This extraordinary re-imagining of the occupied West Bank as an archipelago shows how Palestinian areas have become cut-off from each other by Israeli settlements, roads and checkpoints.
Friday, 3 April 2009
Georges Azzi of Helem, the Lebanon's LGBT rights group, addressed a gathering in New York.
Azzi made clear that the struggle for equality is part of the wider resistance in the Arab world:
Helem opened its center to people displaced by the Second Lebanon War in 2006. The majority of those who sought refuge were Shiite Muslim, and Hezbullah representatives visited the center and other shelters to ensure they were receiving care.
"If it’s possible in Lebanon, its possible anywhere." Helem members also participated in marches and other protests against Israel’s incursion into the Gaza Strip earlier this year.
A front page article in Helem’s annual newsletter accused Arab leaders and the United Nations of "enjoying a massacre done with bestiality-something they don’t see every day." The article further opined the scenes from Gaza caused people around the world to demonstrate and even riot in the streets.
A handful of people walked out of a panel discussion at the LGBT Center in lower Manhattan on Tuesday on which Azzi was a panelist after a journalist asked him about the article.
Azzi was quick to point out it attacked the Israeli government-and not Israelis themselves. He added, however, he feels Helem has a responsibility to show what he described as solidarity with Gazans and those who spoke out against the Israeli incursion.
The AP reports that Arab world has lost some $2.5 trillion in the global slump created by toxic deals that the global rich seemed to think would grease their wheels for years to come. The total is probably bigger.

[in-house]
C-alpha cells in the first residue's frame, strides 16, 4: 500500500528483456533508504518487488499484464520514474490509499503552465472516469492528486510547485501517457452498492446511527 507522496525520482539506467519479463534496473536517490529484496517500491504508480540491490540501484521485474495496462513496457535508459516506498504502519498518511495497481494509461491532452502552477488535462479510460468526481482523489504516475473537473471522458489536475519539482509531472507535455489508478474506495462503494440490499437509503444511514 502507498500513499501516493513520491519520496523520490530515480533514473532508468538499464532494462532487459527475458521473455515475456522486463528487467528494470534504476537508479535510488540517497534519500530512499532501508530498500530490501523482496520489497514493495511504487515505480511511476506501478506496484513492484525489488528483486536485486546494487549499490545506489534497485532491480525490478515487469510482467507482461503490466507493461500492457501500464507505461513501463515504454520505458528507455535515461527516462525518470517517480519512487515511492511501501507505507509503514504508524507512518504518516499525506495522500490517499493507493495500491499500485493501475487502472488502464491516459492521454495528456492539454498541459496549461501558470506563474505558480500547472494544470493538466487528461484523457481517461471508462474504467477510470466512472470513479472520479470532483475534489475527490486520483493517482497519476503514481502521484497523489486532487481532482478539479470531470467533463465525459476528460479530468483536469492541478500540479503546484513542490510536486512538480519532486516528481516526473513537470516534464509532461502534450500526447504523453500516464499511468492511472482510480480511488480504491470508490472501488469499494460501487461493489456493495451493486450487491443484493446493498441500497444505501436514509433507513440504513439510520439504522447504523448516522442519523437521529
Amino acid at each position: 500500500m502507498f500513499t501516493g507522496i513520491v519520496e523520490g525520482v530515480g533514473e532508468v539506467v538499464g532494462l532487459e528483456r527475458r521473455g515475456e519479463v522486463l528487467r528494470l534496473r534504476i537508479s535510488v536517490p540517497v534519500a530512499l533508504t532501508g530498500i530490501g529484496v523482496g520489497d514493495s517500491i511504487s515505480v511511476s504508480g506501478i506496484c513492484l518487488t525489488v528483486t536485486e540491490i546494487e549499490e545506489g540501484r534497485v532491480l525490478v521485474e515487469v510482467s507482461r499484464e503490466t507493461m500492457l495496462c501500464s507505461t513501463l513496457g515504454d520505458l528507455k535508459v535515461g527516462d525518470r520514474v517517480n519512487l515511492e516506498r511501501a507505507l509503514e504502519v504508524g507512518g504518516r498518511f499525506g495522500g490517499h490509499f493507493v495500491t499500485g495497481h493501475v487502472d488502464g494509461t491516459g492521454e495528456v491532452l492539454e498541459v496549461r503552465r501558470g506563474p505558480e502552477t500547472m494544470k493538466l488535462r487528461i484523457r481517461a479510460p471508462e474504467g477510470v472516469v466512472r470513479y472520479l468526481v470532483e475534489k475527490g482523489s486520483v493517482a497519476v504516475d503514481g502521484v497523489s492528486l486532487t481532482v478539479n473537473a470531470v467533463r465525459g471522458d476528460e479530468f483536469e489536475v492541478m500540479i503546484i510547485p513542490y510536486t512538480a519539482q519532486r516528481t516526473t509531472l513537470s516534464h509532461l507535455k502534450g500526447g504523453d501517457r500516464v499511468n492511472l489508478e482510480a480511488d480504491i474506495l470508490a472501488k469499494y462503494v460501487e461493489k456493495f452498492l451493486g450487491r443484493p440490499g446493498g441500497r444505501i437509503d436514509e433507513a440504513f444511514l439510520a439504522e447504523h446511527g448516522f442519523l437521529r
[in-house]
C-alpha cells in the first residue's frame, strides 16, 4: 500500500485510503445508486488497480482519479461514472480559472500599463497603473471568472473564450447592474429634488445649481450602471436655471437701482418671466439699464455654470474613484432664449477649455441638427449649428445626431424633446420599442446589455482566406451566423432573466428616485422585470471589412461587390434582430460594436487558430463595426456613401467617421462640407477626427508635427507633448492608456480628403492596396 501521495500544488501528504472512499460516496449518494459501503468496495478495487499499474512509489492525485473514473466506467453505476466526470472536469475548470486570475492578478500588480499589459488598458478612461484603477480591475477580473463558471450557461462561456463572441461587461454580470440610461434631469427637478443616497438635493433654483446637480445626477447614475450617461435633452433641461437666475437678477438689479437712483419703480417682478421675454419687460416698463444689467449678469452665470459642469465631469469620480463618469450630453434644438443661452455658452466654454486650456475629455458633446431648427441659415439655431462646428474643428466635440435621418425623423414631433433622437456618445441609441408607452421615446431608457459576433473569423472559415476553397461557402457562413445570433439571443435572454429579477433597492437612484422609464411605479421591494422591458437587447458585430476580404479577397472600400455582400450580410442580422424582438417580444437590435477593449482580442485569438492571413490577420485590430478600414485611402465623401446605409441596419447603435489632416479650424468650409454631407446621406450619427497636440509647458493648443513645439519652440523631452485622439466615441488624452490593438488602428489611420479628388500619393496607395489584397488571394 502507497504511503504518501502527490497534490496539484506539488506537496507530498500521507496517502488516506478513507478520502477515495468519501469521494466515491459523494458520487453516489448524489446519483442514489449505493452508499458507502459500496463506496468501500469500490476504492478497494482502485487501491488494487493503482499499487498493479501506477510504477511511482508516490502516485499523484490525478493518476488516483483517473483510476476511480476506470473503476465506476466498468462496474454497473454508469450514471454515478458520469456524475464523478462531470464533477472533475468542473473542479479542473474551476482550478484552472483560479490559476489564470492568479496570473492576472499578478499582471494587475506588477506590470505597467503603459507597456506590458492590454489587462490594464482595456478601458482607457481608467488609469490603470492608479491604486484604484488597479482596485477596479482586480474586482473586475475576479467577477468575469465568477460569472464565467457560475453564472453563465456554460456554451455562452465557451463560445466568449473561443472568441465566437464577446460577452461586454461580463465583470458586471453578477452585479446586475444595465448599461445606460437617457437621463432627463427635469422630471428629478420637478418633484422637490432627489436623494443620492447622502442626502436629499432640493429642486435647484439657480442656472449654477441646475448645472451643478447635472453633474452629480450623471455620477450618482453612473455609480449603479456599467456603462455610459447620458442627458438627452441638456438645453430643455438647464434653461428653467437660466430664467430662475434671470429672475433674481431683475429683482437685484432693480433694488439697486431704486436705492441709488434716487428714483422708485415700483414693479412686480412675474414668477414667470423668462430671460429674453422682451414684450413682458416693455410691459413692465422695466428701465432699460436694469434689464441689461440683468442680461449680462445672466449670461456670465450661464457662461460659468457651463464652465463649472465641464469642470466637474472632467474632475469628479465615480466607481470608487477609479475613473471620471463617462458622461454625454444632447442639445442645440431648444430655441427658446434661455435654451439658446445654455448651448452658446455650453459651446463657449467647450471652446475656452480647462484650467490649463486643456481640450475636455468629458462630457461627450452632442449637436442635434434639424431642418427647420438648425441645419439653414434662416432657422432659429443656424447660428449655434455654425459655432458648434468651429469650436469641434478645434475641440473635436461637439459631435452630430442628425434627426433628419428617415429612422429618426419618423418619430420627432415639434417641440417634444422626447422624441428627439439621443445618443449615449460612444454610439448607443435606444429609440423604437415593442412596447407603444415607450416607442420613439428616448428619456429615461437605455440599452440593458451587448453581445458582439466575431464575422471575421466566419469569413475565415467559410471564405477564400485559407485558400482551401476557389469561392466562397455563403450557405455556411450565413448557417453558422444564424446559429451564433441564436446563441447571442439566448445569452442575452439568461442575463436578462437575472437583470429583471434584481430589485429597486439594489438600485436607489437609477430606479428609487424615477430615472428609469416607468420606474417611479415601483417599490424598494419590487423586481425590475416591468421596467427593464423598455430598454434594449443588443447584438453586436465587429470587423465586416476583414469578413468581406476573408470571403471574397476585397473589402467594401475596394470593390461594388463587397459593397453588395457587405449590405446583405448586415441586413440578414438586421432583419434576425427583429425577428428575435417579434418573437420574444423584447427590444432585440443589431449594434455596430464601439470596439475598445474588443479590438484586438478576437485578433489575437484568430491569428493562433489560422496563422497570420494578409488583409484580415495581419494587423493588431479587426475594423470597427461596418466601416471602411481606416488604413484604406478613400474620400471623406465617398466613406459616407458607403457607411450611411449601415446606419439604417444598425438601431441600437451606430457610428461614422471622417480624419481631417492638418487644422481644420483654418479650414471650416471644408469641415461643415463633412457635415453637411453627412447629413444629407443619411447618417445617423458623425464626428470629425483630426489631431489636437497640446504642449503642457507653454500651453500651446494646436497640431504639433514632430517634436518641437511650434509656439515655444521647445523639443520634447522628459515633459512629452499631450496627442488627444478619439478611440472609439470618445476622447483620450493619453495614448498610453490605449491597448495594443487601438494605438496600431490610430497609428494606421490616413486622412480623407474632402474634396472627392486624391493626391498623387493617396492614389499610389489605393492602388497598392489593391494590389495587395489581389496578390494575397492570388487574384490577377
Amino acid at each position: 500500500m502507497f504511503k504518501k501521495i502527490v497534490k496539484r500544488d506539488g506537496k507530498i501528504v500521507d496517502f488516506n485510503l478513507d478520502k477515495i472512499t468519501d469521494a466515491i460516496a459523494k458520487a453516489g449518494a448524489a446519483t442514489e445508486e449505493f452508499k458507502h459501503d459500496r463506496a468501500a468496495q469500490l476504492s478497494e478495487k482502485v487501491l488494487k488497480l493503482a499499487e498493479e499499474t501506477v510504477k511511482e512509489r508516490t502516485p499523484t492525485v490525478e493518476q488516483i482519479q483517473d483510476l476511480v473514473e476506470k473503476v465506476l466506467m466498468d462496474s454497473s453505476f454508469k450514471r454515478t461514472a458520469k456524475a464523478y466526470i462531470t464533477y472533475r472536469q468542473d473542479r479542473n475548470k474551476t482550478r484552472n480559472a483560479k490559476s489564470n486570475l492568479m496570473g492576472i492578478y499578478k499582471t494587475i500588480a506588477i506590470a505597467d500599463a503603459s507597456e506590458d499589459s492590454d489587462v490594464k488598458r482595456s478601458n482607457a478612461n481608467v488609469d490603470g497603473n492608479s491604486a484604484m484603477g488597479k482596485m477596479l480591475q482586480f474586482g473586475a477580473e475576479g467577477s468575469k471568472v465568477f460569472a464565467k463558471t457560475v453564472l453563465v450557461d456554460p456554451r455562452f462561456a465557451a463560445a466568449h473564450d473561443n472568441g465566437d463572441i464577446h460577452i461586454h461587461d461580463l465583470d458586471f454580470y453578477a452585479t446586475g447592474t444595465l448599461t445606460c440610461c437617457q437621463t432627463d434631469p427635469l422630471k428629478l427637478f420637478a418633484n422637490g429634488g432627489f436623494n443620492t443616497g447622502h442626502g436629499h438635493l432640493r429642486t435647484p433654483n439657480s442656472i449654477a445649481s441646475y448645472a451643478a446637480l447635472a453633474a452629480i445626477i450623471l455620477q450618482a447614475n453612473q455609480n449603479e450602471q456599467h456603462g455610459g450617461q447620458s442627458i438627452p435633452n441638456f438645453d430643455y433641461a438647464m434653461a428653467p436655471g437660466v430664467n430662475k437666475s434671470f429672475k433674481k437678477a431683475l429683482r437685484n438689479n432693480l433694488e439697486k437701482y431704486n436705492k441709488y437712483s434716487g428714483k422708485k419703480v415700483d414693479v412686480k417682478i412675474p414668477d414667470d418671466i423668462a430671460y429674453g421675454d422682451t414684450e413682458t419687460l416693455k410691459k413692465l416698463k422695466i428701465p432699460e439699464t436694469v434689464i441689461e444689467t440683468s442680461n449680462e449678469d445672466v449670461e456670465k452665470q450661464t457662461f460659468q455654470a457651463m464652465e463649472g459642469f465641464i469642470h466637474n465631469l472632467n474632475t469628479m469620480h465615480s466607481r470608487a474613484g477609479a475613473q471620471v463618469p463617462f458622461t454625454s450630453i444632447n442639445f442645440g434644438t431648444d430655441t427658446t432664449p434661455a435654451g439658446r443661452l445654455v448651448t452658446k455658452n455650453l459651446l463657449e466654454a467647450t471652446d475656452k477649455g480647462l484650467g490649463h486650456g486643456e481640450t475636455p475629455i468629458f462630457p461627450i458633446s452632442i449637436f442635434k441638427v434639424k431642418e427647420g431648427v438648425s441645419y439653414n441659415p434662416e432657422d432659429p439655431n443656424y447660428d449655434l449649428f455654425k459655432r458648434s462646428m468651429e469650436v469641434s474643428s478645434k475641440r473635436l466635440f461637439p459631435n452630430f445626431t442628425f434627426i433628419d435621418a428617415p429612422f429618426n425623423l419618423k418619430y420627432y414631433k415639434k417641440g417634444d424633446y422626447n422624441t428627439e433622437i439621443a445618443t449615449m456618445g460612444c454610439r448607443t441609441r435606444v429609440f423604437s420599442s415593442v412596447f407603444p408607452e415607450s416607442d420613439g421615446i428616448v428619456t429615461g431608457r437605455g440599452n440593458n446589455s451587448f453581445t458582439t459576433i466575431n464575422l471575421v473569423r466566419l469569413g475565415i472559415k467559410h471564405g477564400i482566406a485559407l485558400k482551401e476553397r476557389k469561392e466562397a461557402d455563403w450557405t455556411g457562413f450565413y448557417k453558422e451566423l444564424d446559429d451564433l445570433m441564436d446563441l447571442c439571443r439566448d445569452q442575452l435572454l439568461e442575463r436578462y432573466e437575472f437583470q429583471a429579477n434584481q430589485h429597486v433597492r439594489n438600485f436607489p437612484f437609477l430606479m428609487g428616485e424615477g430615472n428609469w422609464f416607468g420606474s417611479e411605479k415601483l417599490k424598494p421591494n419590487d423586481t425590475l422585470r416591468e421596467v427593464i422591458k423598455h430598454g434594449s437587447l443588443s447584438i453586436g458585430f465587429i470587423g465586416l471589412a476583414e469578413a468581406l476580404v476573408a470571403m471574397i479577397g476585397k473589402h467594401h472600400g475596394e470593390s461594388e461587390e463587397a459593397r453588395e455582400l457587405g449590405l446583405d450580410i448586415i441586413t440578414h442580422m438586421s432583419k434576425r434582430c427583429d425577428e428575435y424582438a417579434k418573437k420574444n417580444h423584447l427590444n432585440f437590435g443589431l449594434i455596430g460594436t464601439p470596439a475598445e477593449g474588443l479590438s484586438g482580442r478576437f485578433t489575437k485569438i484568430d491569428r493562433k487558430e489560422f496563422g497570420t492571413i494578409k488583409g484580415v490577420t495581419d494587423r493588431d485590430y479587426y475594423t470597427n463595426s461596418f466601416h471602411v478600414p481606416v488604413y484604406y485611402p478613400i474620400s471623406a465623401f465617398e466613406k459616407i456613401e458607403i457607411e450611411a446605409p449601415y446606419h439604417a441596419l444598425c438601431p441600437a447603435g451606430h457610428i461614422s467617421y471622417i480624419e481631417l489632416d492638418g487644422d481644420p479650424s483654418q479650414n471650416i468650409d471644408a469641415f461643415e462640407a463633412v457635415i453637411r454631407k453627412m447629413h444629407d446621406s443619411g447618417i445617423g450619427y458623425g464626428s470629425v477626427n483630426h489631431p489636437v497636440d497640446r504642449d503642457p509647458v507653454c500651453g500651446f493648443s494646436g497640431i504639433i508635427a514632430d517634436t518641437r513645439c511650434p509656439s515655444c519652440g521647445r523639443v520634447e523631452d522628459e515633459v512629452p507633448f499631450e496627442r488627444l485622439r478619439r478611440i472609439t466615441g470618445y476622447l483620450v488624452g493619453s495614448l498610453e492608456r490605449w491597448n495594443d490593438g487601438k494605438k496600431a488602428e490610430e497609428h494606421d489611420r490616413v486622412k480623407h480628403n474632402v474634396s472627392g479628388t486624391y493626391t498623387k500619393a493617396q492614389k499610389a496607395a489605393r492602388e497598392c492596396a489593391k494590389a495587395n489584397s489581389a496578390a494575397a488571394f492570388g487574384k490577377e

Forbes runs the story. Wonder what even a portion of this money could have done for the regions poor.
Read and weep:
Arab financial officials said Thursday that the global economic crisis had cost the region's investors about $2.5 trillion, offering a sobering look at the challenges confronting the region's leaders despite their repeatedly rosy assessments of their nations' ability to weather the financial downturn.
The comments at the start of a two-day Arab Economic Forum focused the spotlight on the damage done in a region that has enjoyed steady growth for the past few years.
Adnan al-Kassar, a leading Lebanese banker and former economy minister, said that among the effects of the crisis in the Arab world was a 20 to 60 percent drop in the region's top stock markets, the decrease in worker remittance revenues and the cancellation of mega projects.
But al-Kassar didn't specify whether the $2.5 trillion in losses also included sovereign wealth funds held by some of the countries. Those funds are secretive and the exact amount of their losses has not been revealed.
In tandem with the equity markets slump, the governments of many of the Arab world's top oil producers are seeing revenue fall as oil prices fell from mid-July highs of $147 per barrel to roughly $50 per barrel at present.
Crude revenues are a mainstay for many of these countries, and the slide is forcing Saudi Arabia, for example, to project a deficit for the first time in 2002.
On a near daily basis, Arab newspapers report layoffs, with some of the most troubling headlines coming from Dubai, the one-time Gulf boomtown now mired in debt.
The job creation issue is paramount for many of the Arab nations. With a surging youth population, Arab governments face daily challenges of providing opportunities to a population that is often courted by Islamists. The ensuing tug-of-war carries broad domestic and international security ramifications.